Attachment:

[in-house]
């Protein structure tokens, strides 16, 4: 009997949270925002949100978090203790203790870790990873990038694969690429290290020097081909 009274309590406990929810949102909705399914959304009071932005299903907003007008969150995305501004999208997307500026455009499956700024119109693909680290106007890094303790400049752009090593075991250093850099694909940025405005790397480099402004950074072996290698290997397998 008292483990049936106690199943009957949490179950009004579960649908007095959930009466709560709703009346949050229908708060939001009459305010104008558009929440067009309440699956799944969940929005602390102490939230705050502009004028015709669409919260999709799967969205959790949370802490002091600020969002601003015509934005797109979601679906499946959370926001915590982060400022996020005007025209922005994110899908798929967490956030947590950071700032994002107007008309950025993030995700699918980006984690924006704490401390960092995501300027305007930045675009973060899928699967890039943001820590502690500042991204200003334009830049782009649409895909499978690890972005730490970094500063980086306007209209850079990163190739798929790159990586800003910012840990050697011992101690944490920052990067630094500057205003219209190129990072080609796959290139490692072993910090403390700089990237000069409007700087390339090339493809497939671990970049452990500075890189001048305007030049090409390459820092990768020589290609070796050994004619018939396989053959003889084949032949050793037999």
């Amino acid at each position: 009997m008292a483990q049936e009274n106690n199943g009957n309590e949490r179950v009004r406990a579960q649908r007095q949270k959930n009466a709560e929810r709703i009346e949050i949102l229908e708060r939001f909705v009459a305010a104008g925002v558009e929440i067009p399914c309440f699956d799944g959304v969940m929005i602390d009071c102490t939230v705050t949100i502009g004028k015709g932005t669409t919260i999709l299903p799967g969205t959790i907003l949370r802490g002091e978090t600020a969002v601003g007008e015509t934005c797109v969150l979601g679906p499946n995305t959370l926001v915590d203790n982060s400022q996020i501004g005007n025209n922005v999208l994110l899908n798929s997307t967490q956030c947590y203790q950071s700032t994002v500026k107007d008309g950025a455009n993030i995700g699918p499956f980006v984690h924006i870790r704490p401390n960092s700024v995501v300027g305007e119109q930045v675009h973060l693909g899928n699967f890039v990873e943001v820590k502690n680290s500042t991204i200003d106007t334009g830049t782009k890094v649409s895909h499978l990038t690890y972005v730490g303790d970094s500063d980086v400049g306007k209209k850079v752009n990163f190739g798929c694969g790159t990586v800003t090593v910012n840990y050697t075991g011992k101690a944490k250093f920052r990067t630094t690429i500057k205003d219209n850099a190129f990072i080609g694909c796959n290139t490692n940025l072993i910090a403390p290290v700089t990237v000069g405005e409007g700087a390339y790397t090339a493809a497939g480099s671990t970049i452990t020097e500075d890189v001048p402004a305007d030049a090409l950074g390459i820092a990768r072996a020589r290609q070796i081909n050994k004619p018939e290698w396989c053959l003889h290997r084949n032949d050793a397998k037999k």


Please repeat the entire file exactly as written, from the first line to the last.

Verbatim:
[in-house]
């Protein structure tokens, strides 16, 4: 009997949270925002949100978090203790203790870790990873990038694969690429290290020097081909 009274309590406990929810949102909705399914959304009071932005299903907003007008969150995305501004999208997307500026455009499956700024119109693909680290106007890094303790400049752009090593075991250093850099694909940025405005790397480099402004950074072996290698290997397998 008292483990049936106690199943009957949490179950009004579960649908007095959930009466709560709703009346949050229908708060939001009459305010104008558009929440067009309440699956799944969940929005602390102490939230705050502009004028015709669409919260999709799967969205959790949370802490002091600020969002601003015509934005797109979601679906499946959370926001915590982060400022996020005007025209922005994110899908798929967490956030947590950071700032994002107007008309950025993030995700699918980006984690924006704490401390960092995501300027305007930045675009973060899928699967890039943001820590502690500042991204200003334009830049782009649409895909499978690890972005730490970094500063980086306007209209850079990163190739798929790159990586800003910012840990050697011992101690944490920052990067630094500057205003219209190129990072080609796959290139490692072993910090403390700089990237000069409007700087390339090339493809497939671990970049452990500075890189001048305007030049090409390459820092990768020589290609070796050994004619018939396989053959003889084949032949050793037999």
């Amino acid at each position: 009997m008292a483990q049936e009274n106690n199943g009957n309590e949490r179950v009004r406990a579960q649908r007095q949270k959930n009466a709560e929810r709703i009346e949050i949102l229908e708060r939001f909705v009459a305010a104008g925002v558009e929440i067009p399914c309440f699956d799944g959304v969940m929005i602390d009071c102490t939230v705050t949100i502009g004028k015709g932005t669409t919260i999709l299903p799967g969205t959790i907003l949370r802490g002091e978090t600020a969002v601003g007008e015509t934005c797109v969150l979601g679906p499946n995305t959370l926001v915590d203790n982060s400022q996020i501004g005007n025209n922005v999208l994110l899908n798929s997307t967490q956030c947590y203790q950071s700032t994002v500026k107007d008309g950025a455009n993030i995700g699918p499956f980006v984690h924006i870790r704490p401390n960092s700024v995501v300027g305007e119109q930045v675009h973060l693909g899928n699967f890039v990873e943001v820590k502690n680290s500042t991204i200003d106007t334009g830049t782009k890094v649409s895909h499978l990038t690890y972005v730490g303790d970094s500063d980086v400049g306007k209209k850079v752009n990163f190739g798929c694969g790159t990586v800003t090593v910012n840990y050697t075991g011992k101690a944490k250093f920052r990067t630094t690429i500057k205003d219209n850099a190129f990072i080609g694909c796959n290139t490692n940025l072993i910090a403390p290290v700089t990237v000069g405005e409007g700087a390339y790397t090339a493809a497939g480099s671990t970049i452990t020097e500075d890189v001048p402004a305007d030049a090409l950074g390459i820092a990768r072996a020589r290609q070796i081909n050994k004619p018939e290698w396989c053959l003889h290997r084949n032949d050793a397998k037999k």